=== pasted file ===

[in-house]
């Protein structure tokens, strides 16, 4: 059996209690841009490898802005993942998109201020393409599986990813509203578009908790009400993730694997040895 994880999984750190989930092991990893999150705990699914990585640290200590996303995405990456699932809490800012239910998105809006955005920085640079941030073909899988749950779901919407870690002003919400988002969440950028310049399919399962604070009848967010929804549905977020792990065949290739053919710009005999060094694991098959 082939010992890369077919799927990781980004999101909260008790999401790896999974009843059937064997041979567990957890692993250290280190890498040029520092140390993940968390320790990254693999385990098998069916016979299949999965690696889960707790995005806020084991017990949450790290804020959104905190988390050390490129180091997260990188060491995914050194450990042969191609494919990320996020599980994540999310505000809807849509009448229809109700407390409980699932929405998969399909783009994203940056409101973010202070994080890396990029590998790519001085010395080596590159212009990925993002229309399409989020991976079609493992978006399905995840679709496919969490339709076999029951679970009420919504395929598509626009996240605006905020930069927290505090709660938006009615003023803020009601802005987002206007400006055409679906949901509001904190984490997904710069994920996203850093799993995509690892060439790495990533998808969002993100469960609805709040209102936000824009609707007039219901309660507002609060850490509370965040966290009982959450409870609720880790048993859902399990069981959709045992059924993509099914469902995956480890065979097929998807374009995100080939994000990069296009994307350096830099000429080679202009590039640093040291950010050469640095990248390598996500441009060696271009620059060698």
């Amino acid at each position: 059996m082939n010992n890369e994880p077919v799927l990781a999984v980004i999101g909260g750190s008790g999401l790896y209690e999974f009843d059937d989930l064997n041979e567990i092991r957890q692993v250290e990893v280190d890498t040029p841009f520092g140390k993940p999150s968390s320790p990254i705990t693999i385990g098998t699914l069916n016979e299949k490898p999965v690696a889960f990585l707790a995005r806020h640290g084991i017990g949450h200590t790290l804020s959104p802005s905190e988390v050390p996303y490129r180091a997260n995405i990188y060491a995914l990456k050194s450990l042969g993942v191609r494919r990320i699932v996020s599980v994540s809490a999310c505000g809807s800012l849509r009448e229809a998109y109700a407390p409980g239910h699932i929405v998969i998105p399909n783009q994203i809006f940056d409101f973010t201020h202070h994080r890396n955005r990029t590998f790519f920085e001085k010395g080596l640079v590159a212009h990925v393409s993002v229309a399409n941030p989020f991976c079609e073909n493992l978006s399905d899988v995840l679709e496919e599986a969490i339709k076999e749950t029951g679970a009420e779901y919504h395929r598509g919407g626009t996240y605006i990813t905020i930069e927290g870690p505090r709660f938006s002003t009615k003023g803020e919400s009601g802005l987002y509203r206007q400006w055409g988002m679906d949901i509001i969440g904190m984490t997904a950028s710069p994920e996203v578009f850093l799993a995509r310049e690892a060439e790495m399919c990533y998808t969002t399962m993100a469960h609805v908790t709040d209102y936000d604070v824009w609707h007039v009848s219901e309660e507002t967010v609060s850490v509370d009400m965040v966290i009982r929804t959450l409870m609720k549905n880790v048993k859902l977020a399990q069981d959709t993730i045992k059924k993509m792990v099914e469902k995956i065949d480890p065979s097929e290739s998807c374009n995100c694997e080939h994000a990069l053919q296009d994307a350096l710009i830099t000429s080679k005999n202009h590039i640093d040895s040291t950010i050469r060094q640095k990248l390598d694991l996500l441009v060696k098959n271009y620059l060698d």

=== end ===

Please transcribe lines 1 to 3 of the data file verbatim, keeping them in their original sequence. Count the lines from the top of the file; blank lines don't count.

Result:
[in-house]
């Protein structure tokens, strides 16, 4: 059996209690841009490898802005993942998109201020393409599986990813509203578009908790009400993730694997040895 994880999984750190989930092991990893999150705990699914990585640290200590996303995405990456699932809490800012239910998105809006955005920085640079941030073909899988749950779901919407870690002003919400988002969440950028310049399919399962604070009848967010929804549905977020792990065949290739053919710009005999060094694991098959 082939010992890369077919799927990781980004999101909260008790999401790896999974009843059937064997041979567990957890692993250290280190890498040029520092140390993940968390320790990254693999385990098998069916016979299949999965690696889960707790995005806020084991017990949450790290804020959104905190988390050390490129180091997260990188060491995914050194450990042969191609494919990320996020599980994540999310505000809807849509009448229809109700407390409980699932929405998969399909783009994203940056409101973010202070994080890396990029590998790519001085010395080596590159212009990925993002229309399409989020991976079609493992978006399905995840679709496919969490339709076999029951679970009420919504395929598509626009996240605006905020930069927290505090709660938006009615003023803020009601802005987002206007400006055409679906949901509001904190984490997904710069994920996203850093799993995509690892060439790495990533998808969002993100469960609805709040209102936000824009609707007039219901309660507002609060850490509370965040966290009982959450409870609720880790048993859902399990069981959709045992059924993509099914469902995956480890065979097929998807374009995100080939994000990069296009994307350096830099000429080679202009590039640093040291950010050469640095990248390598996500441009060696271009620059060698």
């Amino acid at each position: 059996m082939n010992n890369e994880p077919v799927l990781a999984v980004i999101g909260g750190s008790g999401l790896y209690e999974f009843d059937d989930l064997n041979e567990i092991r957890q692993v250290e990893v280190d890498t040029p841009f520092g140390k993940p999150s968390s320790p990254i705990t693999i385990g098998t699914l069916n016979e299949k490898p999965v690696a889960f990585l707790a995005r806020h640290g084991i017990g949450h200590t790290l804020s959104p802005s905190e988390v050390p996303y490129r180091a997260n995405i990188y060491a995914l990456k050194s450990l042969g993942v191609r494919r990320i699932v996020s599980v994540s809490a999310c505000g809807s800012l849509r009448e229809a998109y109700a407390p409980g239910h699932i929405v998969i998105p399909n783009q994203i809006f940056d409101f973010t201020h202070h994080r890396n955005r990029t590998f790519f920085e001085k010395g080596l640079v590159a212009h990925v393409s993002v229309a399409n941030p989020f991976c079609e073909n493992l978006s399905d899988v995840l679709e496919e599986a969490i339709k076999e749950t029951g679970a009420e779901y919504h395929r598509g919407g626009t996240y605006i990813t905020i930069e927290g870690p505090r709660f938006s002003t009615k003023g803020e919400s009601g802005l987002y509203r206007q400006w055409g988002m679906d949901i509001i969440g904190m984490t997904a950028s710069p994920e996203v578009f850093l799993a995509r310049e690892a060439e790495m399919c990533y998808t969002t399962m993100a469960h609805v908790t709040d209102y936000d604070v824009w609707h007039v009848s219901e309660e507002t967010v609060s850490v509370d009400m965040v966290i009982r929804t959450l409870m609720k549905n880790v048993k859902l977020a399990q069981d959709t993730i045992k059924k993509m792990v099914e469902k995956i065949d480890p065979s097929e290739s998807c374009n995100c694997e080939h994000a990069l053919q296009d994307a350096l710009i830099t000429s080679k005999n202009h590039i640093d040895s040291t950010i050469r060094q640095k990248l390598d694991l996500l441009v060696k098959n271009y620059l060698d």